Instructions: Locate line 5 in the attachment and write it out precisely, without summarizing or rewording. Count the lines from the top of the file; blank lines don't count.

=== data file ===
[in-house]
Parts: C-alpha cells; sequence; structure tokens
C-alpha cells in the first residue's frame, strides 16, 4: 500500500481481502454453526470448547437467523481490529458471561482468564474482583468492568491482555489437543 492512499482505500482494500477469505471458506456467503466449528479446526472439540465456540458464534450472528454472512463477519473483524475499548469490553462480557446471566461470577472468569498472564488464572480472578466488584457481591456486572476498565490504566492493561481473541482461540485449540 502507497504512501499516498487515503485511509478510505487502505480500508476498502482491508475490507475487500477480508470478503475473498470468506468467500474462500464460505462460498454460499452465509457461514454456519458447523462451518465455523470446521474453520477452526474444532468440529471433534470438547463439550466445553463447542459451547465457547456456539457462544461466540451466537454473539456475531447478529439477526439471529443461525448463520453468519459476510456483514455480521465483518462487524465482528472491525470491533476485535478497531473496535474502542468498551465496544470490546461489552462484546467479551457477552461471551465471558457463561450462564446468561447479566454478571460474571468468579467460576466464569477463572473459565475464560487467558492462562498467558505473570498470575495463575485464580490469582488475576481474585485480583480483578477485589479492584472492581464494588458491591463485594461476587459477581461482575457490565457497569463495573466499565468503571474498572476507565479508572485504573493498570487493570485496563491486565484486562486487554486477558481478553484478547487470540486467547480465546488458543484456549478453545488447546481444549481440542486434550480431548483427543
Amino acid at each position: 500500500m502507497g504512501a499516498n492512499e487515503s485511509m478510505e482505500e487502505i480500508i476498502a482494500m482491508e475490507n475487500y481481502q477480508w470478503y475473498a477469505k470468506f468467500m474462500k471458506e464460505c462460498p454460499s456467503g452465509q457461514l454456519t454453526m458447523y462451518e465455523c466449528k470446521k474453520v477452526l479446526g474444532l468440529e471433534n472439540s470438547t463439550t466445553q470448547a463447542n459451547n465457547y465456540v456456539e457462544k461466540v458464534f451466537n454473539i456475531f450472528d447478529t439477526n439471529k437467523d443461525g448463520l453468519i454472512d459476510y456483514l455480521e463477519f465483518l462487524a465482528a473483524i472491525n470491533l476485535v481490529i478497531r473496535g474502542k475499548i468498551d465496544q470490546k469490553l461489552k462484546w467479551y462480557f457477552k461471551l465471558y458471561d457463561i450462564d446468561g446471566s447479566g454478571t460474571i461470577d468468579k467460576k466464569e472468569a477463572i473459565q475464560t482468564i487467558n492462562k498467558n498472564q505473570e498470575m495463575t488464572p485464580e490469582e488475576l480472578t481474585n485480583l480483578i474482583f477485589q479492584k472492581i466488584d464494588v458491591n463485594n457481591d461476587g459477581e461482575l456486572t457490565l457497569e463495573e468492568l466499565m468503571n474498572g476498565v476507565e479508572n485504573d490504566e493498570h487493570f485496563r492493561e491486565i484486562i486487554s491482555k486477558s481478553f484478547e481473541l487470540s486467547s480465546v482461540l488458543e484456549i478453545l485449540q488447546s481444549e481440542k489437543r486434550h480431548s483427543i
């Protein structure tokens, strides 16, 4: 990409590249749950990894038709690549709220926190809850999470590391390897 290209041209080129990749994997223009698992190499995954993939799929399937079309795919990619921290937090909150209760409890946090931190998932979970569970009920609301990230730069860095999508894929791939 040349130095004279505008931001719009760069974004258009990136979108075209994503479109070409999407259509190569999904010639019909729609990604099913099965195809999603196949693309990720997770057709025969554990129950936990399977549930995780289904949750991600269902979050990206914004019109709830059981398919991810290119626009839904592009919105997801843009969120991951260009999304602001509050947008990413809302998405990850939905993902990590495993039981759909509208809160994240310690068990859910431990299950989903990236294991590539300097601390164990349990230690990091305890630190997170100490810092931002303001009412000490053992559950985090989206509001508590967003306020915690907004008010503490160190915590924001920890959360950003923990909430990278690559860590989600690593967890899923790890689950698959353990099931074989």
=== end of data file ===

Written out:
């Protein structure tokens, strides 16, 4: 990409590249749950990894038709690549709220926190809850999470590391390897 290209041209080129990749994997223009698992190499995954993939799929399937079309795919990619921290937090909150209760409890946090931190998932979970569970009920609301990230730069860095999508894929791939 040349130095004279505008931001719009760069974004258009990136979108075209994503479109070409999407259509190569999904010639019909729609990604099913099965195809999603196949693309990720997770057709025969554990129950936990399977549930995780289904949750991600269902979050990206914004019109709830059981398919991810290119626009839904592009919105997801843009969120991951260009999304602001509050947008990413809302998405990850939905993902990590495993039981759909509208809160994240310690068990859910431990299950989903990236294991590539300097601390164990349990230690990091305890630190997170100490810092931002303001009412000490053992559950985090989206509001508590967003306020915690907004008010503490160190915590924001920890959360950003923990909430990278690559860590989600690593967890899923790890689950698959353990099931074989």